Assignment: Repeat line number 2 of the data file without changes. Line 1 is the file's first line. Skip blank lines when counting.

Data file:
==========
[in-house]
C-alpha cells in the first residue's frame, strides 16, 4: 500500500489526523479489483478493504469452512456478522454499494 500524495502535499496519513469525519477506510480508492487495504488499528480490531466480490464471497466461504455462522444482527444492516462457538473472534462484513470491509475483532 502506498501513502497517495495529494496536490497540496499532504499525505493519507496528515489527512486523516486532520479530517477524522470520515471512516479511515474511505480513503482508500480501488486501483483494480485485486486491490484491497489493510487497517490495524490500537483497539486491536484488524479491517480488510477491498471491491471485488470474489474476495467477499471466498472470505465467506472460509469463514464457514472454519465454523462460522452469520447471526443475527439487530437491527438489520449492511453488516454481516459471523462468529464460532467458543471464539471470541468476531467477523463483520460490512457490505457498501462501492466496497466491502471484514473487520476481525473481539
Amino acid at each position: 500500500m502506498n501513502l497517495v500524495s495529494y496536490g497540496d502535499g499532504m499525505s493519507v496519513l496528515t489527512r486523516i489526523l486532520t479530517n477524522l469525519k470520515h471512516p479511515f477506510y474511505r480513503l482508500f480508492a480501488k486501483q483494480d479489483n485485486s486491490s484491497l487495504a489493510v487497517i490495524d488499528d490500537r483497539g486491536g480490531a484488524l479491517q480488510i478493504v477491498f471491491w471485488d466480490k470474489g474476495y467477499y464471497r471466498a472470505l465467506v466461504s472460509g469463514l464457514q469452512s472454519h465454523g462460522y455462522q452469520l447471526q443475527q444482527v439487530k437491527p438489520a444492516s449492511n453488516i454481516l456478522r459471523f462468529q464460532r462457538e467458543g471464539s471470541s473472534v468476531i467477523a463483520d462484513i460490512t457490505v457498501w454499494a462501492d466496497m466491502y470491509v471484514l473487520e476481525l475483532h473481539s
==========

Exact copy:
C-alpha cells in the first residue's frame, strides 16, 4: 500500500489526523479489483478493504469452512456478522454499494 500524495502535499496519513469525519477506510480508492487495504488499528480490531466480490464471497466461504455462522444482527444492516462457538473472534462484513470491509475483532 502506498501513502497517495495529494496536490497540496499532504499525505493519507496528515489527512486523516486532520479530517477524522470520515471512516479511515474511505480513503482508500480501488486501483483494480485485486486491490484491497489493510487497517490495524490500537483497539486491536484488524479491517480488510477491498471491491471485488470474489474476495467477499471466498472470505465467506472460509469463514464457514472454519465454523462460522452469520447471526443475527439487530437491527438489520449492511453488516454481516459471523462468529464460532467458543471464539471470541468476531467477523463483520460490512457490505457498501462501492466496497466491502471484514473487520476481525473481539